SEC Sues Brokerage For Fraud In Wisconsin School District Deals -- Two Years Late
NEW YORK -- The Securities and Exchange Commission has accused a brokerage firm of duping five Wisconsin school districts into placing highly risky bets with public money -- bets that resulted in fat fees for the broker and devastating losses for the public.
The case exemplifies the kind of behavior that worsened the fallout from the most punishing financial crisis in generations: A firm peddles an opaque product to investors without fully describing how risky the product actually is, leading to the investors' ruin.
But the SEC is late to the game. The school districts themselves filed a lawsuit in 2009, leveling essentially the same accusation. Now, more than two years later, the federal government is filing a complaint, seeking injunctions and penalties.
With the economy still wounded from the financial crisis, experts say the SEC needs more firepower to root out the bad financial actors and ensure a meltdown doesn't happen again. The financial industry became more complicated than ever before in the years leading to the crisis, and SEC officials say they're still learning how to police it.
"Enforcement needs greater coordination," said Joseph S. Fichera, chief executive of New York-based financial advisory firm Saber Partners and a former expert adviser to the SEC. "The federal government could do that, but Congress needs to be supportive of it. It's like medicine: An ounce of prevention would be better than a pound of cure."
The SEC contends that in this case, the nature of the investments that went bad for the school districts necessitated a particularly deliberative process of investigation.
"These are complex products," said Elaine C. Greenberg, who heads the SEC's Municipal Securities and Public Pensions Unit. "We had to make sure we understood what the transaction was about."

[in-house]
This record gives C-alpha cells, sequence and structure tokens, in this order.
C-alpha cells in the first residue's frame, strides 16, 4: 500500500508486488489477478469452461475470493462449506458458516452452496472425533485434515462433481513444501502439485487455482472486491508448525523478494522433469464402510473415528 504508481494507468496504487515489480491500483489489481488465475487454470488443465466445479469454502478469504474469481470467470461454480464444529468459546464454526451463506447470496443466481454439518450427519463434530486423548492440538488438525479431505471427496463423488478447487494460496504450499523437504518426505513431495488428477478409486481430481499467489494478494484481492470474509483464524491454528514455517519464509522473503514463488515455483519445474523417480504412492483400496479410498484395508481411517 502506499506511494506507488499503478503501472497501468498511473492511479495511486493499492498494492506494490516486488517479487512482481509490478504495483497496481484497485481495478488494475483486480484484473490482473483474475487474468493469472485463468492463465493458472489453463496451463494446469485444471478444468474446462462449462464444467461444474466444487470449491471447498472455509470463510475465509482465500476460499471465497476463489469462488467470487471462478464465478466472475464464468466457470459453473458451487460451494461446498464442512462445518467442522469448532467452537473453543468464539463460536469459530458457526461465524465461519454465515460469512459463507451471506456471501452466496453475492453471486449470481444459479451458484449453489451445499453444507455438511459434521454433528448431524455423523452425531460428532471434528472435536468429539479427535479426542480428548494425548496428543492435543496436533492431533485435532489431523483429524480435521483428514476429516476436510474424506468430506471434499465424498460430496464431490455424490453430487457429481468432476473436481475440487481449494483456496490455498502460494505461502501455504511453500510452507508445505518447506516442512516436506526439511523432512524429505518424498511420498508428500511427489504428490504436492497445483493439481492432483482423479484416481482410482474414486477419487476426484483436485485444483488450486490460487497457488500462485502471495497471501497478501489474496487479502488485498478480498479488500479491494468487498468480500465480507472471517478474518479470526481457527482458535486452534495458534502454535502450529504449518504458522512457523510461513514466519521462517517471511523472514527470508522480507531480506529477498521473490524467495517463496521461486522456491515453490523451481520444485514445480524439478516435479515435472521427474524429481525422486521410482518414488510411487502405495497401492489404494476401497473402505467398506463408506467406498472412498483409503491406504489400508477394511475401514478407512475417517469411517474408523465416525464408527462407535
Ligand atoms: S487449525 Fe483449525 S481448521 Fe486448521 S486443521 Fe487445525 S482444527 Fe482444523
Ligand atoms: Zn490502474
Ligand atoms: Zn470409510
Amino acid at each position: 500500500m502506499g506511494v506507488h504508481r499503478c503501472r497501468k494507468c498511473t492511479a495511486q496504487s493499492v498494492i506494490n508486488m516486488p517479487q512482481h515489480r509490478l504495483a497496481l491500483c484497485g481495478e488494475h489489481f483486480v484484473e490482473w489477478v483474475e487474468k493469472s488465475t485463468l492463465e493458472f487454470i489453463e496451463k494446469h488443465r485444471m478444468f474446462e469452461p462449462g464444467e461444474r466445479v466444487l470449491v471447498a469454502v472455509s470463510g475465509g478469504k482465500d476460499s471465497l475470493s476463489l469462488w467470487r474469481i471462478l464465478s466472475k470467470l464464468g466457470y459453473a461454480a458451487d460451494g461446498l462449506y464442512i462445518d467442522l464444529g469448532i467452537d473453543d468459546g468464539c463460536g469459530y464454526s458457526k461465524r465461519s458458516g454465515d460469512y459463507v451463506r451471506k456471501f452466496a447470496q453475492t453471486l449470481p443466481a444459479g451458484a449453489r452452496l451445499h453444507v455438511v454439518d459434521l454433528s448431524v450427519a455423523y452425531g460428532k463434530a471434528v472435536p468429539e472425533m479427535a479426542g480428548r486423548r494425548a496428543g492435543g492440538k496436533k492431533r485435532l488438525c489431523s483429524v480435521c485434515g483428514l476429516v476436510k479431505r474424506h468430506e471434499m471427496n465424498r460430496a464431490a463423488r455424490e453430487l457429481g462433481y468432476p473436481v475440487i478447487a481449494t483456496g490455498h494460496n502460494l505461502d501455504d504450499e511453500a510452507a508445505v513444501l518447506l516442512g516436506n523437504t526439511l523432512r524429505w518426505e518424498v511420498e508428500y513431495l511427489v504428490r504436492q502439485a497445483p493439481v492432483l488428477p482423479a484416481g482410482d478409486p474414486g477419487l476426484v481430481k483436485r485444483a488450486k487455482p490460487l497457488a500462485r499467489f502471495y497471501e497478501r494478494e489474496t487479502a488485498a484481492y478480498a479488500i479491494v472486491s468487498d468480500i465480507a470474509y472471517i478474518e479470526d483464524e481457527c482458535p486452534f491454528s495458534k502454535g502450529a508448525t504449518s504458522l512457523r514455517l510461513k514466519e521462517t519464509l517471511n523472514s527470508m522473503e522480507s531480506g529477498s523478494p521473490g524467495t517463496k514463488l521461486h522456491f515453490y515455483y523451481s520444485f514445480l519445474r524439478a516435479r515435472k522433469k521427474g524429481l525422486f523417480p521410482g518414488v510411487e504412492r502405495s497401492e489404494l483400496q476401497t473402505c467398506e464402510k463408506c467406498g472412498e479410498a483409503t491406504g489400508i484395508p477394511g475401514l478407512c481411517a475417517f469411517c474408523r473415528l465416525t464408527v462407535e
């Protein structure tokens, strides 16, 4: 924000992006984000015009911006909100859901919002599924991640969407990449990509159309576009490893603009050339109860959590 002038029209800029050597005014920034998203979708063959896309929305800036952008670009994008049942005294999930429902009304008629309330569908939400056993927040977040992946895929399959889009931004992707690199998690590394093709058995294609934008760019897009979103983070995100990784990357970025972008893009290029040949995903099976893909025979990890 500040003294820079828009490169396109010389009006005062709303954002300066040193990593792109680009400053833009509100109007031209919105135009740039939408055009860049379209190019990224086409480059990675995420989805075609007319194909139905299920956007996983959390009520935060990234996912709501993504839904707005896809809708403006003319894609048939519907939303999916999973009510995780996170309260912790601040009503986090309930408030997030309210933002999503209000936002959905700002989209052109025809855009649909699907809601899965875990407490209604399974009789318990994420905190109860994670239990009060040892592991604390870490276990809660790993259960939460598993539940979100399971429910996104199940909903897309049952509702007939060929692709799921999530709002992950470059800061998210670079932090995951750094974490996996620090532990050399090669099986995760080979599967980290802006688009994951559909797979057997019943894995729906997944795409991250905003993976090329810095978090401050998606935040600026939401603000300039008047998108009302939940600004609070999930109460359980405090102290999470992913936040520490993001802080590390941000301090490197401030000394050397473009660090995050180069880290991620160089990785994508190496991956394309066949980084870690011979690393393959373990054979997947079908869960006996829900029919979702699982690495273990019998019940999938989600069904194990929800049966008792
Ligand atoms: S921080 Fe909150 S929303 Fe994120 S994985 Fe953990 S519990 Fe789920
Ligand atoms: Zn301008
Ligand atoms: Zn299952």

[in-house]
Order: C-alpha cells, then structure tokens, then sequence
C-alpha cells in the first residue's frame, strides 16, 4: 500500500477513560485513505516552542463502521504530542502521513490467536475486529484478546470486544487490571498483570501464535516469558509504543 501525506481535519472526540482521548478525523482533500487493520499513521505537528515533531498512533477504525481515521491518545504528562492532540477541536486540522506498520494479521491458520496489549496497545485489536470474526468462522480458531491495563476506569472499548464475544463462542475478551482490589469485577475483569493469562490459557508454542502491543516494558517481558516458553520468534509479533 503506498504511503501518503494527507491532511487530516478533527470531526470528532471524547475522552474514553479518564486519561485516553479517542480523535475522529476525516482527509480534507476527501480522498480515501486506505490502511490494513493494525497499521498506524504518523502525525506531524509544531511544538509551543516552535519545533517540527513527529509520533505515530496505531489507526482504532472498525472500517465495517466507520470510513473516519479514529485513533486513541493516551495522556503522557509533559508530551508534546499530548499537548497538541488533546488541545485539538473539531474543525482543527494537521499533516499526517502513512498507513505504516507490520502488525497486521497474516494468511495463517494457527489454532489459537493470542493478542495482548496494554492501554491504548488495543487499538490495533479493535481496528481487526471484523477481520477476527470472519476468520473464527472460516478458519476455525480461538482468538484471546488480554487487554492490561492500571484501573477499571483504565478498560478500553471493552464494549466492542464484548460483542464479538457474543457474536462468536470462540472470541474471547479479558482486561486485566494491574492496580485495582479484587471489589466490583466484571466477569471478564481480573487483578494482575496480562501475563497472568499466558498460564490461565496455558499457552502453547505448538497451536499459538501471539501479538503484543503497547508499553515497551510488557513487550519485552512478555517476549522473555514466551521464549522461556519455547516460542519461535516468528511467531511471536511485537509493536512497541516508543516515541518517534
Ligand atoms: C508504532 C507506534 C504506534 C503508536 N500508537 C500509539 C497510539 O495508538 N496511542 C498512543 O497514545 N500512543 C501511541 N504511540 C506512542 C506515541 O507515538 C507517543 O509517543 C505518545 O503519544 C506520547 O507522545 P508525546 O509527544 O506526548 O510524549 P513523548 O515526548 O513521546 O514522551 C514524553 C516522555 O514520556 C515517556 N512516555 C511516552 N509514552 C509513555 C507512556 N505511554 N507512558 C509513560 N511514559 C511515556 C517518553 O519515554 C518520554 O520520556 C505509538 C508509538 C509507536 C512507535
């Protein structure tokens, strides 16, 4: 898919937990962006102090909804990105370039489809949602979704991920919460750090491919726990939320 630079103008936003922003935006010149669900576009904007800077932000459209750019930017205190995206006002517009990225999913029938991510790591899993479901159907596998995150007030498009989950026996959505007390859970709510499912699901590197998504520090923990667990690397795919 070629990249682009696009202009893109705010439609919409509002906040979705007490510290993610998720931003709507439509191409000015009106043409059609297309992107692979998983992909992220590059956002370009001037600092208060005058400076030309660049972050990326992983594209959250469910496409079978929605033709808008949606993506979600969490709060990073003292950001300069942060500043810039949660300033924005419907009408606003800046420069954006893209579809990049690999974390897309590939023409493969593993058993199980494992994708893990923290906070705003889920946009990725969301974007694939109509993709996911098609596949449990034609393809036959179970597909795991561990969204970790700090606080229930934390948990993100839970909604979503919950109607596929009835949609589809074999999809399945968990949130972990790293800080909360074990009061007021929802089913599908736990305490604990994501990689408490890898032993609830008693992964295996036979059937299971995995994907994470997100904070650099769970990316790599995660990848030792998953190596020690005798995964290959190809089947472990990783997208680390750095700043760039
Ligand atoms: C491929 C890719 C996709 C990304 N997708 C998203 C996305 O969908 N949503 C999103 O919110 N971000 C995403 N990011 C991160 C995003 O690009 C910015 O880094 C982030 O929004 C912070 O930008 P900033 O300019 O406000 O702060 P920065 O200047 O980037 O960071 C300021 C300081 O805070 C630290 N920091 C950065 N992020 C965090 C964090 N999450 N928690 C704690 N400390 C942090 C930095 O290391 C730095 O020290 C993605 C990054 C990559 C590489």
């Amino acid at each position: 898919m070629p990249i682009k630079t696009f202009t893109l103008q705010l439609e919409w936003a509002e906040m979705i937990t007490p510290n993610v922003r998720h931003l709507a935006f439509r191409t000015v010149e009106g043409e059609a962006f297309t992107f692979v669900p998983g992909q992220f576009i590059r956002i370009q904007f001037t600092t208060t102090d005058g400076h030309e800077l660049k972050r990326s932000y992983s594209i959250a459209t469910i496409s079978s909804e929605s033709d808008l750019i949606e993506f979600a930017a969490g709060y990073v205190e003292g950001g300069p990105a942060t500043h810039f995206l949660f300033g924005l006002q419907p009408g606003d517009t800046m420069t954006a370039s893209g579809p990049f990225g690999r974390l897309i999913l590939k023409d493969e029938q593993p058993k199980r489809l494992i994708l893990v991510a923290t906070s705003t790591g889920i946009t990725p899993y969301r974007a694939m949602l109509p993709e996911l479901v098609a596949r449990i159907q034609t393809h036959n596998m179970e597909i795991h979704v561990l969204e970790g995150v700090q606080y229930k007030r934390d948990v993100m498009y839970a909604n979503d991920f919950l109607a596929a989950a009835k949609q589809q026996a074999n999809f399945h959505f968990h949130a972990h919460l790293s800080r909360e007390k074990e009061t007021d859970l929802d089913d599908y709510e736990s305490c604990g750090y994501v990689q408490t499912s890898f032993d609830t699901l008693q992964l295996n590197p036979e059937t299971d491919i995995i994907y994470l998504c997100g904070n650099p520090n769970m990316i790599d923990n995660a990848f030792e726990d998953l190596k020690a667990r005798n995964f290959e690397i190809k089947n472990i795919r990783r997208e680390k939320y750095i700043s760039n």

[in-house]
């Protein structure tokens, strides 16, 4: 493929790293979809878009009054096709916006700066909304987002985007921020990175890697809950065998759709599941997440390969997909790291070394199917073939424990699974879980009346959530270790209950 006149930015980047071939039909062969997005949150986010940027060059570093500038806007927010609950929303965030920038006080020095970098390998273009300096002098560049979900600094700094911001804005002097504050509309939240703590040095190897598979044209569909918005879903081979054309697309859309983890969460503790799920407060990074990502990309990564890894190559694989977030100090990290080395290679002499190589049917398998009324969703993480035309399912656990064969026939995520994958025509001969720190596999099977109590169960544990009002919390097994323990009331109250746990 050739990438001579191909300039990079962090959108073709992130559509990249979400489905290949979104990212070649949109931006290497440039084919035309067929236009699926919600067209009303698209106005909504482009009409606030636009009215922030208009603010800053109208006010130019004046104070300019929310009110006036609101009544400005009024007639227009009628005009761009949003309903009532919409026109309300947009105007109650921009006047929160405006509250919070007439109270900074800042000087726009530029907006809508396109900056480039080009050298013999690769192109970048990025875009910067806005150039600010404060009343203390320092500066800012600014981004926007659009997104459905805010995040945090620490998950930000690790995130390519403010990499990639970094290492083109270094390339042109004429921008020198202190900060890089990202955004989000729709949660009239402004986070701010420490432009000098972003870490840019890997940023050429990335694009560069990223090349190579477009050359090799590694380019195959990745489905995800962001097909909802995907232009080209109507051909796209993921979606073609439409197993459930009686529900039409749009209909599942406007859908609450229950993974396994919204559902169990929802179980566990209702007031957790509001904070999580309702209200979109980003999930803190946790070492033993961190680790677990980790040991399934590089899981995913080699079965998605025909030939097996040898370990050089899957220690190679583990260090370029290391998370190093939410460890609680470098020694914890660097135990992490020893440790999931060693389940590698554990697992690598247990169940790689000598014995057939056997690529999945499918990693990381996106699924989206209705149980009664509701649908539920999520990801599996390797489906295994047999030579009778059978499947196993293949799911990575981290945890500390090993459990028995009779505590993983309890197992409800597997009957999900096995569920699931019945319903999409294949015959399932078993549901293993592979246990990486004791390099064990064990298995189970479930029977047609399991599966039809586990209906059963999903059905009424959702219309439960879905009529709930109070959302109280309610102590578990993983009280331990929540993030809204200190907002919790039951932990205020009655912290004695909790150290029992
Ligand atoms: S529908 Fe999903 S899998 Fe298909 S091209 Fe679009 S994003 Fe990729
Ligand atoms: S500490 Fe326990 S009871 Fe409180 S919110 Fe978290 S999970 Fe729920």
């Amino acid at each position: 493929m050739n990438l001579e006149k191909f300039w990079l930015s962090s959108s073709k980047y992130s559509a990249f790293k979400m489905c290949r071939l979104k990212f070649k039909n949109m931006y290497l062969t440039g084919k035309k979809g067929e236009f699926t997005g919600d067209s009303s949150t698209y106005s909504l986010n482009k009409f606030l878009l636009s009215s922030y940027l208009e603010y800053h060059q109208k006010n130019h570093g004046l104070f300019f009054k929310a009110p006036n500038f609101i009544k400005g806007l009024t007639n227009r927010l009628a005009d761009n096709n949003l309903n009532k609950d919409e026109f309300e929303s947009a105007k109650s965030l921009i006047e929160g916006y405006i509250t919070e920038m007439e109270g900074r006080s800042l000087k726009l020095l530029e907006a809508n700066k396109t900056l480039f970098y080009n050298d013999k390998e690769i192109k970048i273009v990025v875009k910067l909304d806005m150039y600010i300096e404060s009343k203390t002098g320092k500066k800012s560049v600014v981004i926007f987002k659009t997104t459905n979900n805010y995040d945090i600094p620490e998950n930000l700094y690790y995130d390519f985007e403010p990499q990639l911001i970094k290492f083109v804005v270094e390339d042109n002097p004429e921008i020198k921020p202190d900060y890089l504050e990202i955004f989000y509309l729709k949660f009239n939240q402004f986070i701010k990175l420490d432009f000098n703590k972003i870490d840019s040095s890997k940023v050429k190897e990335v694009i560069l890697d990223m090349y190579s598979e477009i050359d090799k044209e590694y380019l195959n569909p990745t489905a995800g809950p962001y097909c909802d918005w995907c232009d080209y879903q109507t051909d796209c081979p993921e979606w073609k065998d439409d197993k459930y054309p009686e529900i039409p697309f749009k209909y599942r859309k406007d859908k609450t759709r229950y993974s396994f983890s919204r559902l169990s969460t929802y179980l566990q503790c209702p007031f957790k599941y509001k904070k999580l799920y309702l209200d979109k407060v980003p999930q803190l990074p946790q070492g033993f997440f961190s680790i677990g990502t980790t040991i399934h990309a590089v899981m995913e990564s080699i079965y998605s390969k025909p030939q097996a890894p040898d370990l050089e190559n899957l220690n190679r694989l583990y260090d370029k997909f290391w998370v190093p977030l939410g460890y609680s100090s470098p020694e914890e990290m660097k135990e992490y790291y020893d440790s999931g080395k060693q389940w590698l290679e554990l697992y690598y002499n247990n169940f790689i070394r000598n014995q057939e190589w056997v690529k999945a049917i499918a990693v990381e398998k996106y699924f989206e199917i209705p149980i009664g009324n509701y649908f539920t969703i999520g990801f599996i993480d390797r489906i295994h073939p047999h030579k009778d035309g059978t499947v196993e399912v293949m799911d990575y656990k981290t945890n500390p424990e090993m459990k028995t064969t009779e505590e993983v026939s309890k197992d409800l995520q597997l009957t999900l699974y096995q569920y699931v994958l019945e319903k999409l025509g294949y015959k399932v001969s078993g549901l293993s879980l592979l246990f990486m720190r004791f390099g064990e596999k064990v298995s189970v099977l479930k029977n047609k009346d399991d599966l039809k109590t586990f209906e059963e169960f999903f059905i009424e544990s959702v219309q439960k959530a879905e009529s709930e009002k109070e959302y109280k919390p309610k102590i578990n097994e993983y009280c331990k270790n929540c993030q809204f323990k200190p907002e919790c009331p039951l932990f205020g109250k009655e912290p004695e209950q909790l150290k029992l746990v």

Nearly three years have passed since the financial crisis, and many experts have said the federal government's approach to law enforcement has been lacking. None of the major actors has been convicted of wrongdoing, and the most significant fine levied by the SEC -- a $550 million settlement with Goldman Sachs last year -- amounted to less than a week's worth of revenue for the firm.
The SEC's challenges are compounded by other arms of government. As its workload has increased, members of Congress have insisted on starving it of funds -- despite repeated insistence from lawmakers and regulators that the agency needs more money and more staff to carry out its operations.
But with lawmakers intent on trimming the federal budget, the SEC has come under fire. A House panel approved a measure in June to keep funding for the agency flat next year at $1.2 billion. The Obama Administration has asked to raise the agency's budget by about $200 million for 2012.
To an extent, delays in SEC enforcement are inevitable. Unless it's taking emergency action, the agency generally conducts full investigations before filing a suit. That contrasts with the procedure in private lawsuits, in which lawyers can gather evidence after the case has been brought.